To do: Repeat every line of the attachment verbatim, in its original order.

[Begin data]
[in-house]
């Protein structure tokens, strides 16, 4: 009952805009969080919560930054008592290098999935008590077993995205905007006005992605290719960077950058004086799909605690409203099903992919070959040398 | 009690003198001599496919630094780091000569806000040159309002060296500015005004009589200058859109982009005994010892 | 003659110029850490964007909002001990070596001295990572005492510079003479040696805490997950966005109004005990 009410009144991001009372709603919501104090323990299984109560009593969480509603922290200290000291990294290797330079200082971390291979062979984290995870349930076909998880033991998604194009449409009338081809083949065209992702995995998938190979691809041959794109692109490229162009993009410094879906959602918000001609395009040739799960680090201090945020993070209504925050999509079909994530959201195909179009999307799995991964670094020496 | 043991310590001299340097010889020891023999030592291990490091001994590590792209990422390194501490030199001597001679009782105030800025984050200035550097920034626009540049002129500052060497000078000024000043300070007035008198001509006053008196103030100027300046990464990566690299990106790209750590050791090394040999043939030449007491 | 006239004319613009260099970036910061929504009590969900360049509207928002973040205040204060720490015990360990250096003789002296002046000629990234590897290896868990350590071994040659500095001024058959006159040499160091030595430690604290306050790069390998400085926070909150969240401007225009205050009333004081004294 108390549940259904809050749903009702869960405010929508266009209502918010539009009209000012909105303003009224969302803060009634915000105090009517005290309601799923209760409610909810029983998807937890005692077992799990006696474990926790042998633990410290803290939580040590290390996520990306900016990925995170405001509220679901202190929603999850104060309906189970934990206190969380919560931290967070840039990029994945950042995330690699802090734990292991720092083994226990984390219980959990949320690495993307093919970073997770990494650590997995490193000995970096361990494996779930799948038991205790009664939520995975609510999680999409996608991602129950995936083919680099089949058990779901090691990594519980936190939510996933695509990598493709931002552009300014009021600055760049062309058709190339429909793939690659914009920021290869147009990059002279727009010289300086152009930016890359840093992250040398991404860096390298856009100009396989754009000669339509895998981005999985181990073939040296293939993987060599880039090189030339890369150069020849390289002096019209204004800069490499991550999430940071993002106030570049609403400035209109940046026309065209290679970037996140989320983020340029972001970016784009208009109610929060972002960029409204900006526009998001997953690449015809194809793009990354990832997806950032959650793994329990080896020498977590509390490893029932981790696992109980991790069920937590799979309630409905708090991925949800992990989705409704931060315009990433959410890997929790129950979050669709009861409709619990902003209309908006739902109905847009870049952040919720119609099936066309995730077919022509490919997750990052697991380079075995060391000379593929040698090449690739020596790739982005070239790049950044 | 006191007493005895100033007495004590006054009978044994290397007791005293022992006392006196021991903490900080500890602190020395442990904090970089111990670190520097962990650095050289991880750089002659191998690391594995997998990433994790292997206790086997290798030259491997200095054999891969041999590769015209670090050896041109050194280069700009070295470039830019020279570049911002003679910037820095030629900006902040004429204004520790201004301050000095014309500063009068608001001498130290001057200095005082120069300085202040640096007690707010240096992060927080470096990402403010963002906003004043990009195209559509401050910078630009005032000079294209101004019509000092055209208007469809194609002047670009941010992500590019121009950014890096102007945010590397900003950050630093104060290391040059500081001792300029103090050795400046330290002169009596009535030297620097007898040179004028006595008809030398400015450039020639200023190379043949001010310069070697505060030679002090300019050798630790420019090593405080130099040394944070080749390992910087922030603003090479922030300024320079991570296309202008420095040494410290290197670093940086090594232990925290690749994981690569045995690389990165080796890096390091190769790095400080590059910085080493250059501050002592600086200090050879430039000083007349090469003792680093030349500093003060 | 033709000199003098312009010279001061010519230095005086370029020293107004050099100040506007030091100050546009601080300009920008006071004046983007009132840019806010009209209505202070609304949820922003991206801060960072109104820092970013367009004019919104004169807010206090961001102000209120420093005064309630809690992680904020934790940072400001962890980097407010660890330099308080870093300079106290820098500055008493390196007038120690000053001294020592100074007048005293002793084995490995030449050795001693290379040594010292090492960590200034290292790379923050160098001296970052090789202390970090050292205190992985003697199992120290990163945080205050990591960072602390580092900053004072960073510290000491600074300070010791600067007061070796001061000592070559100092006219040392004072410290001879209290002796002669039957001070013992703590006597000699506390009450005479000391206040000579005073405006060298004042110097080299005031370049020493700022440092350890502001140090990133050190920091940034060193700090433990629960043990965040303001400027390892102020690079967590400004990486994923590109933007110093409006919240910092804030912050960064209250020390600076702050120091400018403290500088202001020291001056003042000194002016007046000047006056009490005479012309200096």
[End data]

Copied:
[in-house]
């Protein structure tokens, strides 16, 4: 009952805009969080919560930054008592290098999935008590077993995205905007006005992605290719960077950058004086799909605690409203099903992919070959040398 | 009690003198001599496919630094780091000569806000040159309002060296500015005004009589200058859109982009005994010892 | 003659110029850490964007909002001990070596001295990572005492510079003479040696805490997950966005109004005990 009410009144991001009372709603919501104090323990299984109560009593969480509603922290200290000291990294290797330079200082971390291979062979984290995870349930076909998880033991998604194009449409009338081809083949065209992702995995998938190979691809041959794109692109490229162009993009410094879906959602918000001609395009040739799960680090201090945020993070209504925050999509079909994530959201195909179009999307799995991964670094020496 | 043991310590001299340097010889020891023999030592291990490091001994590590792209990422390194501490030199001597001679009782105030800025984050200035550097920034626009540049002129500052060497000078000024000043300070007035008198001509006053008196103030100027300046990464990566690299990106790209750590050791090394040999043939030449007491 | 006239004319613009260099970036910061929504009590969900360049509207928002973040205040204060720490015990360990250096003789002296002046000629990234590897290896868990350590071994040659500095001024058959006159040499160091030595430690604290306050790069390998400085926070909150969240401007225009205050009333004081004294 108390549940259904809050749903009702869960405010929508266009209502918010539009009209000012909105303003009224969302803060009634915000105090009517005290309601799923209760409610909810029983998807937890005692077992799990006696474990926790042998633990410290803290939580040590290390996520990306900016990925995170405001509220679901202190929603999850104060309906189970934990206190969380919560931290967070840039990029994945950042995330690699802090734990292991720092083994226990984390219980959990949320690495993307093919970073997770990494650590997995490193000995970096361990494996779930799948038991205790009664939520995975609510999680999409996608991602129950995936083919680099089949058990779901090691990594519980936190939510996933695509990598493709931002552009300014009021600055760049062309058709190339429909793939690659914009920021290869147009990059002279727009010289300086152009930016890359840093992250040398991404860096390298856009100009396989754009000669339509895998981005999985181990073939040296293939993987060599880039090189030339890369150069020849390289002096019209204004800069490499991550999430940071993002106030570049609403400035209109940046026309065209290679970037996140989320983020340029972001970016784009208009109610929060972002960029409204900006526009998001997953690449015809194809793009990354990832997806950032959650793994329990080896020498977590509390490893029932981790696992109980991790069920937590799979309630409905708090991925949800992990989705409704931060315009990433959410890997929790129950979050669709009861409709619990902003209309908006739902109905847009870049952040919720119609099936066309995730077919022509490919997750990052697991380079075995060391000379593929040698090449690739020596790739982005070239790049950044 | 006191007493005895100033007495004590006054009978044994290397007791005293022992006392006196021991903490900080500890602190020395442990904090970089111990670190520097962990650095050289991880750089002659191998690391594995997998990433994790292997206790086997290798030259491997200095054999891969041999590769015209670090050896041109050194280069700009070295470039830019020279570049911002003679910037820095030629900006902040004429204004520790201004301050000095014309500063009068608001001498130290001057200095005082120069300085202040640096007690707010240096992060927080470096990402403010963002906003004043990009195209559509401050910078630009005032000079294209101004019509000092055209208007469809194609002047670009941010992500590019121009950014890096102007945010590397900003950050630093104060290391040059500081001792300029103090050795400046330290002169009596009535030297620097007898040179004028006595008809030398400015450039020639200023190379043949001010310069070697505060030679002090300019050798630790420019090593405080130099040394944070080749390992910087922030603003090479922030300024320079991570296309202008420095040494410290290197670093940086090594232990925290690749994981690569045995690389990165080796890096390091190769790095400080590059910085080493250059501050002592600086200090050879430039000083007349090469003792680093030349500093003060 | 033709000199003098312009010279001061010519230095005086370029020293107004050099100040506007030091100050546009601080300009920008006071004046983007009132840019806010009209209505202070609304949820922003991206801060960072109104820092970013367009004019919104004169807010206090961001102000209120420093005064309630809690992680904020934790940072400001962890980097407010660890330099308080870093300079106290820098500055008493390196007038120690000053001294020592100074007048005293002793084995490995030449050795001693290379040594010292090492960590200034290292790379923050160098001296970052090789202390970090050292205190992985003697199992120290990163945080205050990591960072602390580092900053004072960073510290000491600074300070010791600067007061070796001061000592070559100092006219040392004072410290001879209290002796002669039957001070013992703590006597000699506390009450005479000391206040000579005073405006060298004042110097080299005031370049020493700022440092350890502001140090990133050190920091940034060193700090433990629960043990965040303001400027390892102020690079967590400004990486994923590109933007110093409006919240910092804030912050960064209250020390600076702050120091400018403290500088202001020291001056003042000194002016007046000047006056009490005479012309200096």